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Blocking patterns: How global warming might have worsened US drought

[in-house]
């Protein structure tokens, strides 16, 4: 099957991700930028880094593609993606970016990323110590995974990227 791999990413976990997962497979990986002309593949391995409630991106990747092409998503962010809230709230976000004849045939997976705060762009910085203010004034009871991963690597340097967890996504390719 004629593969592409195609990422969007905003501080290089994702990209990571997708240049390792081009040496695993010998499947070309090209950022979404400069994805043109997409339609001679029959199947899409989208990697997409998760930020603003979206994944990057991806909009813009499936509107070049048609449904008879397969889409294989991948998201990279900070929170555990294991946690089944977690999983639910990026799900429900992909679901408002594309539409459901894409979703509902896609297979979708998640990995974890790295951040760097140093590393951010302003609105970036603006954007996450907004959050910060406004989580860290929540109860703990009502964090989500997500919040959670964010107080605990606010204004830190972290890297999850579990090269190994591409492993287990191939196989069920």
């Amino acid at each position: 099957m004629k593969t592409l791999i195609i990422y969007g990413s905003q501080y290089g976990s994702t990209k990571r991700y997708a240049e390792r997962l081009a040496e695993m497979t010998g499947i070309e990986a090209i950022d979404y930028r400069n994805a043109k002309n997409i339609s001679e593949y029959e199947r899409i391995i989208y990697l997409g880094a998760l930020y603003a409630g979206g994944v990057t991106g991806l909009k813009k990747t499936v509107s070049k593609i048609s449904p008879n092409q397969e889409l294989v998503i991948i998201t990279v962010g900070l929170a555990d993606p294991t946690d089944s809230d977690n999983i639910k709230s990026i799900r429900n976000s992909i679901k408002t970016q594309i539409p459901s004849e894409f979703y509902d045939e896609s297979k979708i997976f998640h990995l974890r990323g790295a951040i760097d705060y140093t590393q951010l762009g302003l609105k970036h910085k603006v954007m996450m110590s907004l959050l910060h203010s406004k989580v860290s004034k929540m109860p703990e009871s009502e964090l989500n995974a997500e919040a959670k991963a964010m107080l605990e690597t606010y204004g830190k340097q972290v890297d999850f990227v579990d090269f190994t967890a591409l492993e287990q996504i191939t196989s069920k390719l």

According to NOAA, September 2011 through August 2012 was the warmest 12-month period on record and summer 2012 was the third warmest summer on record for the continental US. In addition, about 63% of the country was experiencing moderate to exceptional drought at the end of August. Experts believe that small changes triggered by global warming could be intensifying these extremes. One possible contributor is the decline in Arctic sea ice, which reached a record low this past summer. More open ocean and an increase in heat escape to the atmosphere in polar regions tend to slow the jet stream and cause it to meander further north and south. The movement of the meanders also slows, causing weather patterns to persist for longer periods of time. In addition, earlier snowmelt in the spring and a later onset of snow in the fall causes the soil to dry out and contributes to warmer temperatures in spring and summer. Another study has attributed extremes in other countries (Russia, Brazil, Pakistan and Colombia) to record warm sea-surface temperatures in the northern Indian Ocean, Gulf of Mexico, Caribbean Sea and the tropical Pacific. The atmosphere, already warmed by climate change and capable of holding more moisture caused more intense storms to form in these regions and their associated release of heat to the atmosphere caused significant changes in circulation patterns worldwide. Experts believe that the direct impact of global warming on most of these weather patterns is small, although this small contribution has been enough to trigger feedbacks that intensify the warming indirectly.

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